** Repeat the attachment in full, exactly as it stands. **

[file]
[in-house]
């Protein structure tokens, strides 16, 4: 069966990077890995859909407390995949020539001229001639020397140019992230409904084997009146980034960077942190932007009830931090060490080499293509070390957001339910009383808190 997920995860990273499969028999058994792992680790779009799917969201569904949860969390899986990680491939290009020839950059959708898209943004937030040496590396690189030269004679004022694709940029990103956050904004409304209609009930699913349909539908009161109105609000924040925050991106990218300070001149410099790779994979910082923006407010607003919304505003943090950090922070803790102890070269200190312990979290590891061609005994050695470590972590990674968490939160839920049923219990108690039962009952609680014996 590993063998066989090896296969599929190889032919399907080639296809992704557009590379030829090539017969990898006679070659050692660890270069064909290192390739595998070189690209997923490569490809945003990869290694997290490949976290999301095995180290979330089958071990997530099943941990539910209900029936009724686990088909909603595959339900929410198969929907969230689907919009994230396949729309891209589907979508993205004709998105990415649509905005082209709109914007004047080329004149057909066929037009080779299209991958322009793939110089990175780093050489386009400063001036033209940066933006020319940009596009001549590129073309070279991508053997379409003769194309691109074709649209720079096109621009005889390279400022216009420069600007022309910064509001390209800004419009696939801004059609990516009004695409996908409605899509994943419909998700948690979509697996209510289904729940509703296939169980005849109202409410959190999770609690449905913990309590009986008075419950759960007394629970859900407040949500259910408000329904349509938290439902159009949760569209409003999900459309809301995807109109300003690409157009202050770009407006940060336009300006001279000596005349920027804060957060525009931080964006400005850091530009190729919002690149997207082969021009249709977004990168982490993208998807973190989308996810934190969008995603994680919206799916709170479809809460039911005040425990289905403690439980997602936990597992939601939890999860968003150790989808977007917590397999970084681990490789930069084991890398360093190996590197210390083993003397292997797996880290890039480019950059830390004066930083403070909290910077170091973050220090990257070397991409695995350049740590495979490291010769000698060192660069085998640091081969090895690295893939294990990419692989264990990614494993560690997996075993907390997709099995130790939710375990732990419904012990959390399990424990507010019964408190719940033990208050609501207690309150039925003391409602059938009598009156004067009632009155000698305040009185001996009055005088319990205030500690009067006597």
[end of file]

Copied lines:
[in-house]
């Protein structure tokens, strides 16, 4: 069966990077890995859909407390995949020539001229001639020397140019992230409904084997009146980034960077942190932007009830931090060490080499293509070390957001339910009383808190 997920995860990273499969028999058994792992680790779009799917969201569904949860969390899986990680491939290009020839950059959708898209943004937030040496590396690189030269004679004022694709940029990103956050904004409304209609009930699913349909539908009161109105609000924040925050991106990218300070001149410099790779994979910082923006407010607003919304505003943090950090922070803790102890070269200190312990979290590891061609005994050695470590972590990674968490939160839920049923219990108690039962009952609680014996 590993063998066989090896296969599929190889032919399907080639296809992704557009590379030829090539017969990898006679070659050692660890270069064909290192390739595998070189690209997923490569490809945003990869290694997290490949976290999301095995180290979330089958071990997530099943941990539910209900029936009724686990088909909603595959339900929410198969929907969230689907919009994230396949729309891209589907979508993205004709998105990415649509905005082209709109914007004047080329004149057909066929037009080779299209991958322009793939110089990175780093050489386009400063001036033209940066933006020319940009596009001549590129073309070279991508053997379409003769194309691109074709649209720079096109621009005889390279400022216009420069600007022309910064509001390209800004419009696939801004059609990516009004695409996908409605899509994943419909998700948690979509697996209510289904729940509703296939169980005849109202409410959190999770609690449905913990309590009986008075419950759960007394629970859900407040949500259910408000329904349509938290439902159009949760569209409003999900459309809301995807109109300003690409157009202050770009407006940060336009300006001279000596005349920027804060957060525009931080964006400005850091530009190729919002690149997207082969021009249709977004990168982490993208998807973190989308996810934190969008995603994680919206799916709170479809809460039911005040425990289905403690439980997602936990597992939601939890999860968003150790989808977007917590397999970084681990490789930069084991890398360093190996590197210390083993003397292997797996880290890039480019950059830390004066930083403070909290910077170091973050220090990257070397991409695995350049740590495979490291010769000698060192660069085998640091081969090895690295893939294990990419692989264990990614494993560690997996075993907390997709099995130790939710375990732990419904012990959390399990424990507010019964408190719940033990208050609501207690309150039925003391409602059938009598009156004067009632009155000698305040009185001996009055005088319990205030500690009067006597």